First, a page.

A federal judge in Montana has issued an injunction once again halting construction of the controversial Keystone XL pipeline, saying that President Trump had "simply discarded" the environmental impact the pipeline would have.
The ruling by Judge Brian Morris of the US District Court for the District of Montana dealt a stinging setback to Trump and the oil industry and served up a big win for conservationists and indigenous groups.
Indigenous and environmental groups had sued TransCanada and the U.S. Department of State after Nebraska authorities approved an alternative route to the one TransCanada had proposed through the state.
Morris found that the United States government's use of a 2014 environmental review to justify issuing a presidential permit for construction of the cross-border pipeline violated the National Environmental Policy Act, the Endangered Species Act and the Administrative Procedure Act. He had yet to rule on vacating the permit itself.
But it has been the subject of protests for more than a decade, both from environmentalists and Native American groups, who say it will cut through their sovereign lands. The State Department initially denied the pipeline a permit in 2015, under the Obama administration.
Then came policy shifts in the Trump administration.
"This is a complete repudiation of the Trump administration's attempts to evade environmental laws and prioritize oil company profits over clean water and wildlife", said Jared Margolis, senior attorney with the Center for Biological Diversity, which is part of a coalition of environmental and native groups that have attempted to stymie the pipeline.More news: Thugs of Hindostan trolled savagely on Twitter..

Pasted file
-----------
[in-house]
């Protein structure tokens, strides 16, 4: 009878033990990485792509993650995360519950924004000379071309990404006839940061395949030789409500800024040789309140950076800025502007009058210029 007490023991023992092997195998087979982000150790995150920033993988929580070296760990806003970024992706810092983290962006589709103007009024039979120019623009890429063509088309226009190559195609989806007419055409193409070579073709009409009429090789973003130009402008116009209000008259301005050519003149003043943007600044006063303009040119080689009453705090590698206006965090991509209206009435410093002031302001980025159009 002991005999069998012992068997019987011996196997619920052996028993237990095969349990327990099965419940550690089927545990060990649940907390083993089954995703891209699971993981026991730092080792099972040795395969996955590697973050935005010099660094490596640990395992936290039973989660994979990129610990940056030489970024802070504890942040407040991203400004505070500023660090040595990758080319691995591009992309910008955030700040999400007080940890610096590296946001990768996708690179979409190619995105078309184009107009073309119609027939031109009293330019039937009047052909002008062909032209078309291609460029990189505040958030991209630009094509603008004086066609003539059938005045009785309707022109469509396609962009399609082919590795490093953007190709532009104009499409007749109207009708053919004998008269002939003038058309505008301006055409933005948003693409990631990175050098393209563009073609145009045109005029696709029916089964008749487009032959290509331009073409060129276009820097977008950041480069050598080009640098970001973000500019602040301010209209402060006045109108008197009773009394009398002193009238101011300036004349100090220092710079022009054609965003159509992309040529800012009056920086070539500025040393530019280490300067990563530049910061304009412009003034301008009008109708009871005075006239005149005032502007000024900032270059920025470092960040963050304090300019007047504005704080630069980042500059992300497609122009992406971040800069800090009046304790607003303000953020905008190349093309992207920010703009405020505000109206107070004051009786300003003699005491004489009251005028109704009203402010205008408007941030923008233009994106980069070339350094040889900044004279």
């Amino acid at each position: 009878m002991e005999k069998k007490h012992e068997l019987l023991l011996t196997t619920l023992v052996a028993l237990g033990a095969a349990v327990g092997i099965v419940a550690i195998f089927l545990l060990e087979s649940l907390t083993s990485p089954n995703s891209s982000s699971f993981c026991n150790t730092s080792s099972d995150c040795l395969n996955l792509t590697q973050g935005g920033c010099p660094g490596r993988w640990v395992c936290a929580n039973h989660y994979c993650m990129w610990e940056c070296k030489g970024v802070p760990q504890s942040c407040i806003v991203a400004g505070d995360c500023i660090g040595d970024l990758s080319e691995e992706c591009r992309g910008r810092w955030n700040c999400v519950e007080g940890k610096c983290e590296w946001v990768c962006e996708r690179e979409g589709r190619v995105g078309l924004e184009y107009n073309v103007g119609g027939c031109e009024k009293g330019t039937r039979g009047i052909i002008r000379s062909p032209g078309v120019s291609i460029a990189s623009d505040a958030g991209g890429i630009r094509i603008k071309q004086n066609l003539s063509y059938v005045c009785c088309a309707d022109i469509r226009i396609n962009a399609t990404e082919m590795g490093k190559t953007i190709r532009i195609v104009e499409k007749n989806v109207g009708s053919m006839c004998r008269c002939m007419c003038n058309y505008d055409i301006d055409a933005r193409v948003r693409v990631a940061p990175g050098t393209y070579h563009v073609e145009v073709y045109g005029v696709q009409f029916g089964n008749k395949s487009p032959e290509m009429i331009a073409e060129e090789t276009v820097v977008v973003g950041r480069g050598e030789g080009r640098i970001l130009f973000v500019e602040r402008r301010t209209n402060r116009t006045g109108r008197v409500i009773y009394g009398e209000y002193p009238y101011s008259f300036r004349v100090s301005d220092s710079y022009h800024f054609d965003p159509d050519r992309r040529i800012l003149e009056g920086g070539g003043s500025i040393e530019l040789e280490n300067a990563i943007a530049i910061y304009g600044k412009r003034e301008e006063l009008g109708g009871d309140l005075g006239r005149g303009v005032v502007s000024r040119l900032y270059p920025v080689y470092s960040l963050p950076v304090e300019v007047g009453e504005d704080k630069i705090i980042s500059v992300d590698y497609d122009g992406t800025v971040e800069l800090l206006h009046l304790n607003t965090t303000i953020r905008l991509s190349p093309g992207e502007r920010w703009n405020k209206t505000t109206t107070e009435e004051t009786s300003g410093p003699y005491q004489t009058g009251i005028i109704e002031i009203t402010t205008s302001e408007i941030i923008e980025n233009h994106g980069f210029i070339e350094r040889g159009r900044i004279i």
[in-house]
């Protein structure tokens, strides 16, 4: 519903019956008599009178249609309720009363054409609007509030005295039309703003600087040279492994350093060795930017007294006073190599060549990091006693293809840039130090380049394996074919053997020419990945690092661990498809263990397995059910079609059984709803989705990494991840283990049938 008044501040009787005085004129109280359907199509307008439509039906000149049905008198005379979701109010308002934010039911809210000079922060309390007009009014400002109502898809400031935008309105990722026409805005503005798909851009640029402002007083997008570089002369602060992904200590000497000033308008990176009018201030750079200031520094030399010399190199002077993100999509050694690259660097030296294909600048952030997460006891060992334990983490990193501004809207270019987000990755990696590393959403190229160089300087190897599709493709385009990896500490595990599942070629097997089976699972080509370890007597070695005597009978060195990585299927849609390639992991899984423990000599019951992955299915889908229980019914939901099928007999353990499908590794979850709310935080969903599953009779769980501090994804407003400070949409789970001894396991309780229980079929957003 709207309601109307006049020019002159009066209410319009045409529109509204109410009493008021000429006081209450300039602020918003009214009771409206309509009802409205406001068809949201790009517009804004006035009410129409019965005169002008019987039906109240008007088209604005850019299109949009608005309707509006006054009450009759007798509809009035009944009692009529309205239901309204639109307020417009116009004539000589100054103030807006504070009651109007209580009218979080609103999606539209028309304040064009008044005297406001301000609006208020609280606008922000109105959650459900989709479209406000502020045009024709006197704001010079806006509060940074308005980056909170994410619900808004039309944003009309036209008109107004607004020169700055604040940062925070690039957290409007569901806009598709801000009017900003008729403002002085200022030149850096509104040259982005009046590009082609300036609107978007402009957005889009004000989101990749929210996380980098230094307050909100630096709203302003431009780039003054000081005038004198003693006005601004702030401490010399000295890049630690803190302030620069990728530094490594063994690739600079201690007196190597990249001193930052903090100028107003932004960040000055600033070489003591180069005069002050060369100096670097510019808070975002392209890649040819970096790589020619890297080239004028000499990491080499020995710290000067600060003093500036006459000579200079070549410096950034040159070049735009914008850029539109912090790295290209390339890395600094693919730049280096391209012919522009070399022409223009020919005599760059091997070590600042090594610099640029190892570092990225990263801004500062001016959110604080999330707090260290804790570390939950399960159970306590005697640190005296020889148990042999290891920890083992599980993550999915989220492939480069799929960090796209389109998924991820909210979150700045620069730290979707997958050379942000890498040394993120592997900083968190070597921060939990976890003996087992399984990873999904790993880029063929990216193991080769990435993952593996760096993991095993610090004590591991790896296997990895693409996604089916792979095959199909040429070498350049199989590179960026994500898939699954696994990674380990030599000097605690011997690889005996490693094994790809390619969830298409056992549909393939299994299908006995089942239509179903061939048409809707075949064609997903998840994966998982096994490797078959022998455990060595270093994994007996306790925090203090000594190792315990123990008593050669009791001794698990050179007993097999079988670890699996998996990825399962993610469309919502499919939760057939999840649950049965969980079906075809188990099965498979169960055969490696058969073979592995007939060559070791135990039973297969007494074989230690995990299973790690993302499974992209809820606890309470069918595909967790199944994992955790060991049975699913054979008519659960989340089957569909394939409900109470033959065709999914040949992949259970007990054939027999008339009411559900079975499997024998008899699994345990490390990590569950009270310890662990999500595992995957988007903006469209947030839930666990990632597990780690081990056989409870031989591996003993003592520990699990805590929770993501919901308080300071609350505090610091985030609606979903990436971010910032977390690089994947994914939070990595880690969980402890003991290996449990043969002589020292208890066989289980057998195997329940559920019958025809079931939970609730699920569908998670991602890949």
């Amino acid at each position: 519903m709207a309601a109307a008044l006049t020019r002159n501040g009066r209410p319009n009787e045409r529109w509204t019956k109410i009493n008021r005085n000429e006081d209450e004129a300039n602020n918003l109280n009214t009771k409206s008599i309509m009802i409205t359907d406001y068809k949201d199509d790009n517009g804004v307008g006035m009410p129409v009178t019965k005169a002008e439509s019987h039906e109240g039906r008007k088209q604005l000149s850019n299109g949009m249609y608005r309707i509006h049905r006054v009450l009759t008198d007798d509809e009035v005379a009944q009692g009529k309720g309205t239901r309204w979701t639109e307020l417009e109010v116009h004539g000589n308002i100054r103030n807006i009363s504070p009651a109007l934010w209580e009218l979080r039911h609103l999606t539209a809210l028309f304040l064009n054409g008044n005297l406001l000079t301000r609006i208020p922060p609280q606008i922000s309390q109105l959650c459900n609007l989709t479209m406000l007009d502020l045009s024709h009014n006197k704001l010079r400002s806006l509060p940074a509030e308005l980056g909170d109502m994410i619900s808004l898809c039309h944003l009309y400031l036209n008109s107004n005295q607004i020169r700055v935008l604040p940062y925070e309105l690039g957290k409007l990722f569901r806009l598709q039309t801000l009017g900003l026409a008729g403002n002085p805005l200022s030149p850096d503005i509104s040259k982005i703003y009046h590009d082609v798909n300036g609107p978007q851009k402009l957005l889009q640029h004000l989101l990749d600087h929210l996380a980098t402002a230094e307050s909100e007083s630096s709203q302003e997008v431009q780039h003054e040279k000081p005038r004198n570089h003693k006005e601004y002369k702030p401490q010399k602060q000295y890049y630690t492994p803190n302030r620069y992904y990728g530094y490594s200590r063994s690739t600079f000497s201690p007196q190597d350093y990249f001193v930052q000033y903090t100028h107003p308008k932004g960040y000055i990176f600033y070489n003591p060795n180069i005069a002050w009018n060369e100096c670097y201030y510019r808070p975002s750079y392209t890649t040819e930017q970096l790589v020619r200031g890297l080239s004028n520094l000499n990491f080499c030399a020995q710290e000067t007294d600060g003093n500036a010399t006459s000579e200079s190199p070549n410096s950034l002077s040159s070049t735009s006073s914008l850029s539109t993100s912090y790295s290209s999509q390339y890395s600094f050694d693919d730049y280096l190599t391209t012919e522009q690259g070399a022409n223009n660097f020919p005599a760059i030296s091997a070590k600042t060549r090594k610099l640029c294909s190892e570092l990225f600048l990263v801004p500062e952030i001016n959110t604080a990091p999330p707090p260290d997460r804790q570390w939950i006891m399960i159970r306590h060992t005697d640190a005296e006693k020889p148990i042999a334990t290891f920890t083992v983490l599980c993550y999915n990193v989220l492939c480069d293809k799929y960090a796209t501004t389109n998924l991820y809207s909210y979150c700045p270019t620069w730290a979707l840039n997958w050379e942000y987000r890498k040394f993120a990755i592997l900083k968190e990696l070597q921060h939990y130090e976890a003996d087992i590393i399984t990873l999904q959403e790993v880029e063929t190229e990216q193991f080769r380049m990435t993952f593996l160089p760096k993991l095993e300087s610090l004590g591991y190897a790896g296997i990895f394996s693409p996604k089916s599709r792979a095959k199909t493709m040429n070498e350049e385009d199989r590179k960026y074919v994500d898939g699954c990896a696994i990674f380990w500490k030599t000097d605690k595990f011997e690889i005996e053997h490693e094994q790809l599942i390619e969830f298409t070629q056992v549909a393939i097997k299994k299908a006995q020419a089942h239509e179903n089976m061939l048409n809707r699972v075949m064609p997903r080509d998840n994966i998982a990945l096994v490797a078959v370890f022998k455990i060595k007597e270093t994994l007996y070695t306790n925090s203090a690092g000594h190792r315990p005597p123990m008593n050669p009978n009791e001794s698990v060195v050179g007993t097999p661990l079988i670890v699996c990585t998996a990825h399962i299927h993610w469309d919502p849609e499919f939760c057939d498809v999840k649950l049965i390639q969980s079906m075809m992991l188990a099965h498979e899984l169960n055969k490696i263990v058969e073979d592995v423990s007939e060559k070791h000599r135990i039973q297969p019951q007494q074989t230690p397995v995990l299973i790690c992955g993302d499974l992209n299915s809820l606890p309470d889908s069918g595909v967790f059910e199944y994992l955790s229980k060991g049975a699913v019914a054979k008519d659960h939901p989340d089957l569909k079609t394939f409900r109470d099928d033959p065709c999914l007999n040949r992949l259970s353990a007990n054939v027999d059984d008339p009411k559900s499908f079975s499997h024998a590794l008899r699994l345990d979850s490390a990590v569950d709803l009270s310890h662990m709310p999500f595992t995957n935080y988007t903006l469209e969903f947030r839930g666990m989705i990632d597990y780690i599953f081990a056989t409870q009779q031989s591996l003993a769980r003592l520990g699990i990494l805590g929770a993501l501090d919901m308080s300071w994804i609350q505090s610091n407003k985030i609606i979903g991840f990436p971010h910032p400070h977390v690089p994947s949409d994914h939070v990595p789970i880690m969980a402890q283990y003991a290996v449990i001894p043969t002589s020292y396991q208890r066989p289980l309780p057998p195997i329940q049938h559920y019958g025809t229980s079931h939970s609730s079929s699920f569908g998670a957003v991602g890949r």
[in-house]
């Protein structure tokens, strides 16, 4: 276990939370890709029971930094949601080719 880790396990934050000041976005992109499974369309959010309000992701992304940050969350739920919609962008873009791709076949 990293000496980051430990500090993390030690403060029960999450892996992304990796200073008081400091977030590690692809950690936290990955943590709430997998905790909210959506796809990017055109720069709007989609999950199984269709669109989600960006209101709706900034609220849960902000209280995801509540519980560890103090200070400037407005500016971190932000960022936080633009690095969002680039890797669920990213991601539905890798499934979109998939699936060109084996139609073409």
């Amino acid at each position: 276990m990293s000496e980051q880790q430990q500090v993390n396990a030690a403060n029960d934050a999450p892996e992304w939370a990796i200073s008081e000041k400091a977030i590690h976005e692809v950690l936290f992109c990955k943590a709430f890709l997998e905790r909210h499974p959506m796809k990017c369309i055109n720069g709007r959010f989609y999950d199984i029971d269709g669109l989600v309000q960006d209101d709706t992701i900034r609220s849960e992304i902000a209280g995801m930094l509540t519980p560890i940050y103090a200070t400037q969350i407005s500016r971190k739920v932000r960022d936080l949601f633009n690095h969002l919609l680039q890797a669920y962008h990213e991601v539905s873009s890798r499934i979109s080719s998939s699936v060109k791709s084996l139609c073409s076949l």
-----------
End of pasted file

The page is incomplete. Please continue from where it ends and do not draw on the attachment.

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"An agency cannot simply disregard contrary or inconvenient factual determinations that it made in the past, any more than it can ignore inconvenient facts when it writes on a blank slate", Morris' judgement read.
The pipeline was first proposed in 2o08.
Trump claimed there would be "great construction jobs" stemming from Keystone XL, which involves the building of a 1,200 mile pipeline across six U.S. states in order to bring crude oil from Alberta in Canada to refineries on the Gulf Coast.
The US stretch of line that needs to be built would be 875 miles (1,450 km) long.
In 2015, on the eve of the worldwide climate talks in Paris, the Obama administration appeared to bring an end to the seven-year-long saga when it announced it was halting construction of the pipeline, arguing that approval would compromise the country's effort to reduce its greenhouse gas emissions.
NPR reached out to TransCanada early Friday for comment on the ruling but did not hear back by the time of publishing.
Marcie Keever, legal director at Friends of the Earth, added that Thursday's ruling is "a decisive moment in our fight against the corporate polluters who have rushed to destroy our planet". The Trump administration has regularly run afoul of the courts in its attempts to repeal environmental rules and approve fossil fuel projects.